Now having the battery mounted up top gives better performance and that's how most people mount their LiPos as shown above, but I actually prefer mounting the LiPo underneath the quad for a number of reasons:

-When you crash, if your LiPo is mounted up top, it's going to move forward and want to shear the VTX antenna off and smash your Mobius and video out connector unless you put a stop in front of the battery via a zip tie or some other wall to prevent the battery from sliding forward.

-By mounting the LiPo under the belly, it's free to slide forward in a crash which will help prevent the crash inertia of the battery weight from being transferred to the frame. I believe people breaking their top plates off their main frame is from the heavy battery being mounted up there. I've had to add some short standoffs to the main landing gear standoffs for extra ground clearance.

-I think the quad looks cleaner with the battery down below, plus if I want to mount something like GPS, I have plenty of real estate up top to place it.

-Finally you can see I've been able to move my Mobius back so it's better protected from a frontal crash. You can alternatively mount the mobius between the plates if you're not using a dedicated FPV camera.



AUW (All Up Weight = Complete, ready-to-fly weight including LiPo) is 530 grams, which is very respectable. Using an 808 camera or dedicated FPV camera without recording camera and using nylon hardware instead of aluminum could bring it under 500 grams. This same build with MT1806 motors would be around 500 grams AUW.



My latest build with other tips implemented:

https://www.rcgroups.com/forums/show...&postcount=111

LED install:

https://www.rcgroups.com/forums/show...&postcount=199

Dedicated FPV camera vs Mobius\808 and lag: There's no debate that a dedicated CCD FPV cam has better light performance and no lag compared to a Mobius or 808 camera. If your budget allows, get a dedicated FPV cam and Mobius\808 for recording. If you're budget is tight and you plan on recording your flight footage anyways try the Mobius\808 as your FPV cam and see if the lag bothers you. I can tell you from my experience that I only really notice the lag when flying slow through small obstacles (low limbo) where you rely more on the accuracy of what you're looking at. When flying fast it's really not that bad. You actually get used to reacting to turns a split second sooner as you approach them.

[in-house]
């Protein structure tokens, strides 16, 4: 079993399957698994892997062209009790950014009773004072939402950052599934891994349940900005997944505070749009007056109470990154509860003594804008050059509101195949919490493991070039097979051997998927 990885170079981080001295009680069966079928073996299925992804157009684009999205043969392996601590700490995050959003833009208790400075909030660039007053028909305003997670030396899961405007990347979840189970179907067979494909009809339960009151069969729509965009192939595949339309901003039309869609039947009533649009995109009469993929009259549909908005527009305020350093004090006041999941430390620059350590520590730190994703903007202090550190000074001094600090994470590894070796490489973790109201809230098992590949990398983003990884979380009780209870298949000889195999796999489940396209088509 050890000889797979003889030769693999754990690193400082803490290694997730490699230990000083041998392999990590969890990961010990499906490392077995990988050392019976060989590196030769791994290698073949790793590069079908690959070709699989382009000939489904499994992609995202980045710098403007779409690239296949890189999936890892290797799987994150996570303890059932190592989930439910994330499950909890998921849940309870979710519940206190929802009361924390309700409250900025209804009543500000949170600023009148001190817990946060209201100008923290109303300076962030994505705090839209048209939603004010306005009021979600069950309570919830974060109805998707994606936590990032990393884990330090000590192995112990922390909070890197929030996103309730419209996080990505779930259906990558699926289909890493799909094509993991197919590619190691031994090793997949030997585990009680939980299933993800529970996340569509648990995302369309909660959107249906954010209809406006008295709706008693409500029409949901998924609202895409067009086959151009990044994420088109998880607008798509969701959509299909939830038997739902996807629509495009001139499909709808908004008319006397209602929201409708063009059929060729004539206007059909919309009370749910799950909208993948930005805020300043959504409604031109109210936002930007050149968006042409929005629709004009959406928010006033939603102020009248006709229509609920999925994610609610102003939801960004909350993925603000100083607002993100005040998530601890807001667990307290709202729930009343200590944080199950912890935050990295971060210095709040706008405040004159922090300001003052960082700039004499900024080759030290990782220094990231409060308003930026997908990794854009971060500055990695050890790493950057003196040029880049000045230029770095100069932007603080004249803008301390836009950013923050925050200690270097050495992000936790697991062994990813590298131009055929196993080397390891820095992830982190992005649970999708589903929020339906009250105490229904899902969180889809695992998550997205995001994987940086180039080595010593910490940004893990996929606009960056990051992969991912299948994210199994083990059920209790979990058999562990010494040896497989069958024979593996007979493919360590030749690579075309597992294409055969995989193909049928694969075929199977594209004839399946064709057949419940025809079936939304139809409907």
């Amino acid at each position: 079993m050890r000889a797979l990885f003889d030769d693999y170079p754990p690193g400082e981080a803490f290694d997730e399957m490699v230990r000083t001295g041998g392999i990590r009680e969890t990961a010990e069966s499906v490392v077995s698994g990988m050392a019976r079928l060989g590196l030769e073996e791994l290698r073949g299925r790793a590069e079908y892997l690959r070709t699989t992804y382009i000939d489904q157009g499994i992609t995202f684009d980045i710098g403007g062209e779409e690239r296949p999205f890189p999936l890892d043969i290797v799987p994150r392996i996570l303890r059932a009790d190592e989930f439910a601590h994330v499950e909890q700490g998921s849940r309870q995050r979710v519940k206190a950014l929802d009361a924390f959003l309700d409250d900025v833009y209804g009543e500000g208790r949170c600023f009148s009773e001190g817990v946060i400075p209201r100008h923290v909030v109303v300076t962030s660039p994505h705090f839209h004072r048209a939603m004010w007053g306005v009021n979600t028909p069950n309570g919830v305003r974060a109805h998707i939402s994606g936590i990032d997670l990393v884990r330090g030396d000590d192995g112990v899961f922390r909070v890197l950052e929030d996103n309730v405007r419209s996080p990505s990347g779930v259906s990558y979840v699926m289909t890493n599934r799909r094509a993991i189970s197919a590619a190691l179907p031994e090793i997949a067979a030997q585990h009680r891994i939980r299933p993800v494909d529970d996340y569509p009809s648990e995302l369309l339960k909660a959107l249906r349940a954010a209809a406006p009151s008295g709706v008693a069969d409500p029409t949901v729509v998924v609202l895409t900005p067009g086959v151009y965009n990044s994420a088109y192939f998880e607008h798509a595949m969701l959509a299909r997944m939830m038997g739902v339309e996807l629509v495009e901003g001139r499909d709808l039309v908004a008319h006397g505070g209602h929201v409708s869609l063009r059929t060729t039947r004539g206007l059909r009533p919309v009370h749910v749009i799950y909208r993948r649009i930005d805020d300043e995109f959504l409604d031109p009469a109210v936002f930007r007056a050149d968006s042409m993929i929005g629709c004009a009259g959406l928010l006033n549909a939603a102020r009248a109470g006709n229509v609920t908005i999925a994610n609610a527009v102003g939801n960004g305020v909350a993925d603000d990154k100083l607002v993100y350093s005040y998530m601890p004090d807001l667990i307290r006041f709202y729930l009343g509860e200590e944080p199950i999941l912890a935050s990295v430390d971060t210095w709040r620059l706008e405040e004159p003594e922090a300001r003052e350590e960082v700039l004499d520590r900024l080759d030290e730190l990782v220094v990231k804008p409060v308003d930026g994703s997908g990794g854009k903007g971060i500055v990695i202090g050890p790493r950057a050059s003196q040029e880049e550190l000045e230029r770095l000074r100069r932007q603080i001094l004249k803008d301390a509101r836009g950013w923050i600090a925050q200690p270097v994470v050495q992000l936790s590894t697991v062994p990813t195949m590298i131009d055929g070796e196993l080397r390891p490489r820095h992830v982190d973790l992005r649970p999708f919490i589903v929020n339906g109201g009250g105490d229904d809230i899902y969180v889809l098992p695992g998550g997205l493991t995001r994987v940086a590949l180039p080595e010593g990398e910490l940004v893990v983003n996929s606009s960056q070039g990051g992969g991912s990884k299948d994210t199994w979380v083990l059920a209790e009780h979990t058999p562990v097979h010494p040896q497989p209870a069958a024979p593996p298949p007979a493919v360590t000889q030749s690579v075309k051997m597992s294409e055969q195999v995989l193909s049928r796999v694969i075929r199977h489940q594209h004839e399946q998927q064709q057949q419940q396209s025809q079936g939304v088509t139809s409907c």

So to recap, a dedicated CCD FPV cam is ideal, but ignore the naysayers who say it's impossible to fly FPV with the Mobius\808 as your FPV camera, it is possible even in FPV racing, probably not if you're doing slow obstacle course flying through playground equipment.

Jordan Horwitz's soldering tutorial:

Naze32 Getting Started - Soldering (8 min 59 sec)


Another soldering tip: Before soldering up your PDB you should check it for shorts. After you make each soldered connection to the PDB you should recheck for shorts and one last time before you actually hook up the battery for the first time.

Final notes: If you bought our kit and plan on soldering your ESC-Motor connections you're OK, but if you want to use bullets, our MT1806 motors and 12 amp ESCs don't have bullets (our next batch will).

Our MT2204 motors have both male bullets and color-coded heat shrink installed. If you want to use bullets with these, you'll need to order 12 of the male bullets for the 12 amp ESCs:

http://www.massiverc.com/Shop/en/490...connector.html

If you chose the MT1806 motors you'll need 12 of the female bullets as well:

http://www.massiverc.com/PrestaShop/...connector.html

If you plan on setting your Massive32/Acro or similar board set up with pins underneath, you can possibly fit the connections using the provided 5mm standoffs, but you may need the 10mm standoffs if you want extra clearance (any of the following will work):

http://www.massiverc.com/Shop/en/503...-set-of-4.html
http://www.massiverc.com/Shop/en/428...-set-of-4.html
http://www.massiverc.com/Shop/en/429...-set-of-4.html
http://www.massiverc.com/Shop/en/467...-set-of-4.html

If you're wondering how to dye your white nylon standoffs a particular color yourself, check my previous blog:

https://www.rcgroups.com/forums/show....php?t=2284829

A customer just asked me about mounting hardware so I figured I'd add this answer I sent:

"Hi,

First off, lets go over the thread size: M3 is pretty much the standard so when you're looking for hardware you want M3 threads (which is all we carry):

Screws: Pretty self explanatory and you'll also see the length in millimeters

Nuts: Also self explanatory. If there's a another spec given other than M3, it's usually the height of the nut, but they're pretty standard